Psychedelia was once rock’s avant-garde, but half a century later, the music of mind expansion can sound frustratingly conservative. Retreating into introspection— specifically, the stoned fantasies of the ‘60s—almost feels irresponsible in a world that demands engagement with the present.
Though he lives in Los Angeles and wears his hair long, multi-instrumentalist Morgan Delt must understand this. Phase Zero, his first album since leaving Chicago retro-rock label Trouble in Mind for Sub Pop, bathes serious anxieties about contemporary life in lysergic sunlight. You only have to squint a bit to identify the shadows on the horizon. The sounds of vultures circling and windstorms brewing in so many tracks’ long, ominous outros might be your first hint.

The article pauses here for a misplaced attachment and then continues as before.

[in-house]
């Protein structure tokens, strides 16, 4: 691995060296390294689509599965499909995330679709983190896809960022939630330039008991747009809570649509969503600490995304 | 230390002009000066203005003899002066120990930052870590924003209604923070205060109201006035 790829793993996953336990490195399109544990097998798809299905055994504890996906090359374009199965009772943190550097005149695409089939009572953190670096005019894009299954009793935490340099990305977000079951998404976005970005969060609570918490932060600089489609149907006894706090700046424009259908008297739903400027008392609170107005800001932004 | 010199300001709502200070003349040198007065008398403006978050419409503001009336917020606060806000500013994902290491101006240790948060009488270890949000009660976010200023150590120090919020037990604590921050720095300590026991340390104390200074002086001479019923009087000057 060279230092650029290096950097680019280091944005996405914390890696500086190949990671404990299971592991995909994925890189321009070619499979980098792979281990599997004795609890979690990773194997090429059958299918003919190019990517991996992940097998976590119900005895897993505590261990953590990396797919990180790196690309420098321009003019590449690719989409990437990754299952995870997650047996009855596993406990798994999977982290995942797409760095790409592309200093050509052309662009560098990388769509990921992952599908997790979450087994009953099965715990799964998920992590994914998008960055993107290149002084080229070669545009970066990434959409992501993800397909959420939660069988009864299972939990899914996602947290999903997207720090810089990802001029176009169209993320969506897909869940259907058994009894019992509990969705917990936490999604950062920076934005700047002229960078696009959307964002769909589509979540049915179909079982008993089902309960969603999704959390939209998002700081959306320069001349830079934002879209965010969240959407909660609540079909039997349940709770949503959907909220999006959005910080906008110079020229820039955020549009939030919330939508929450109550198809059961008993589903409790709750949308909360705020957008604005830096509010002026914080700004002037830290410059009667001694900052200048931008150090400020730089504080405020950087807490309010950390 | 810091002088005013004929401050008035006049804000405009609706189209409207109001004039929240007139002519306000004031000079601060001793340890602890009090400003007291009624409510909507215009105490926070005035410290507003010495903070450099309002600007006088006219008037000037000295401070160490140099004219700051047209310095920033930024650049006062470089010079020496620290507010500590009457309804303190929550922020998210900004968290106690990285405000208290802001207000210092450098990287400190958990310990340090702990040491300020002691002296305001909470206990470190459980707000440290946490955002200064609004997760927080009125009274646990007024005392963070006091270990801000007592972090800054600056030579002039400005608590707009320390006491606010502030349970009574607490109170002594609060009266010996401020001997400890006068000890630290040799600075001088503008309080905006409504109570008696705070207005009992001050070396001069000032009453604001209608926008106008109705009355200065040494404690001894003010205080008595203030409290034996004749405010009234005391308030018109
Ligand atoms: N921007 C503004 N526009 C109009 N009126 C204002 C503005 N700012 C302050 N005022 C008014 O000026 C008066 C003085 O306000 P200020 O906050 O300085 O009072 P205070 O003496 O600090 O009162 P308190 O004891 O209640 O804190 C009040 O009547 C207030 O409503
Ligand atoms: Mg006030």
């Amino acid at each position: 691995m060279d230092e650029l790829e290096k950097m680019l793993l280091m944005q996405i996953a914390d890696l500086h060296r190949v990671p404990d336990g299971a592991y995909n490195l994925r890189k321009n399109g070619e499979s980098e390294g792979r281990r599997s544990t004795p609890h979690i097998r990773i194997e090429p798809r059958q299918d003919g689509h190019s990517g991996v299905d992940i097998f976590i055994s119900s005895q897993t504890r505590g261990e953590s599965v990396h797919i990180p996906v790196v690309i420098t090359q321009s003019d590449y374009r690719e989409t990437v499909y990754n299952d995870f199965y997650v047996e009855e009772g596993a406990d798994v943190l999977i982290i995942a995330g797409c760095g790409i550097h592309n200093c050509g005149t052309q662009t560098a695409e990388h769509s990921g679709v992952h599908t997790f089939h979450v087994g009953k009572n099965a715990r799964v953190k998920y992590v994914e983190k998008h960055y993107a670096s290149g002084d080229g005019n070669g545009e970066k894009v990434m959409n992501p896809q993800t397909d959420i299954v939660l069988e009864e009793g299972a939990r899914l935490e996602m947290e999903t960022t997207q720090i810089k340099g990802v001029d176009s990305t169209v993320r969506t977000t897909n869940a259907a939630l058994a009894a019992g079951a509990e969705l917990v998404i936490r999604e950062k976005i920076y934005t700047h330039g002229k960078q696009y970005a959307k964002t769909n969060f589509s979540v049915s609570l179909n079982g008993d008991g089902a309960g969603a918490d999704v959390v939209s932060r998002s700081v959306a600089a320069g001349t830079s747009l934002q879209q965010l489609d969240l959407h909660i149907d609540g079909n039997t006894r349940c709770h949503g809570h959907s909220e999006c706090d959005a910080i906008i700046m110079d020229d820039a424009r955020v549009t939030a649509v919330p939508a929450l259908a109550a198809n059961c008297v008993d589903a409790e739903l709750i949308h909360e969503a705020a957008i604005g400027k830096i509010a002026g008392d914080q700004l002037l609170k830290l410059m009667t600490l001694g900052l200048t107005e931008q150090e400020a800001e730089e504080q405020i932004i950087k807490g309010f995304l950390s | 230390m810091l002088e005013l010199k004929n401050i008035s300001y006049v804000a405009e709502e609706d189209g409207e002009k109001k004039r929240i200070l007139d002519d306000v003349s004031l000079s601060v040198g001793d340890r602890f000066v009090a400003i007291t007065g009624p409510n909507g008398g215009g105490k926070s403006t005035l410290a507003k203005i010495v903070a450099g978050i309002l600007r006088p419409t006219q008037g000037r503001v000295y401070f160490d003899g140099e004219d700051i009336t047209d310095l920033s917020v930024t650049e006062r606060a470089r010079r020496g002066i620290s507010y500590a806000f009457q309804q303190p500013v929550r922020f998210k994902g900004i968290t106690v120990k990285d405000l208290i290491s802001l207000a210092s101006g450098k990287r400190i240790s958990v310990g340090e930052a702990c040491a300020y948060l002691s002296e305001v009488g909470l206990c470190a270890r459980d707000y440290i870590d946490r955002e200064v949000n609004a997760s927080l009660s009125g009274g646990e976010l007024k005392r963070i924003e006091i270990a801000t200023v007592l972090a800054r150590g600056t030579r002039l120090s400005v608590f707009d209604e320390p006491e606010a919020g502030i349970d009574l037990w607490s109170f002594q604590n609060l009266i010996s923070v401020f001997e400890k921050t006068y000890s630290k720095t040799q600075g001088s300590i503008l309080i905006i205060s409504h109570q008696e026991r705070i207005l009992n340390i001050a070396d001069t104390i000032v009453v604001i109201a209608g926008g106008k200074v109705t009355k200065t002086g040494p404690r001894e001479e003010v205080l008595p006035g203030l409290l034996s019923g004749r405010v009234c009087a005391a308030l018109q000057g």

Opener “I Don’t Wanna See What’s Happening Outside” sets up the dissonance between style and theme. Steel drum sounds splash like pebbles tossed into a stream. The buzzing in the background could be cicadas. Delt’s guitar ripples gently, his voice full of hippie sweetness. But he’s singing about witnessing, and turning away from, atrocities: “I saw bodies devoured / It’s no business of mine / You know I’m only a coward.” Given the news from Orlando, Baton Rouge, Milwaukee: it could be the song of the summer. Delt gets explicitly topical on “The System of 1000 Lies,” letting a reverent hush fall over anticapitalist salvos and clickbait clichés like “one weird trick.” More often, though, the visions of environmental apocalypse and human cruelty he buries under glittering instrumentals could come straight out of classic dystopic fiction. Phase Zero may sound like the Summer of Love, but it reverberates with the fear that winter is coming.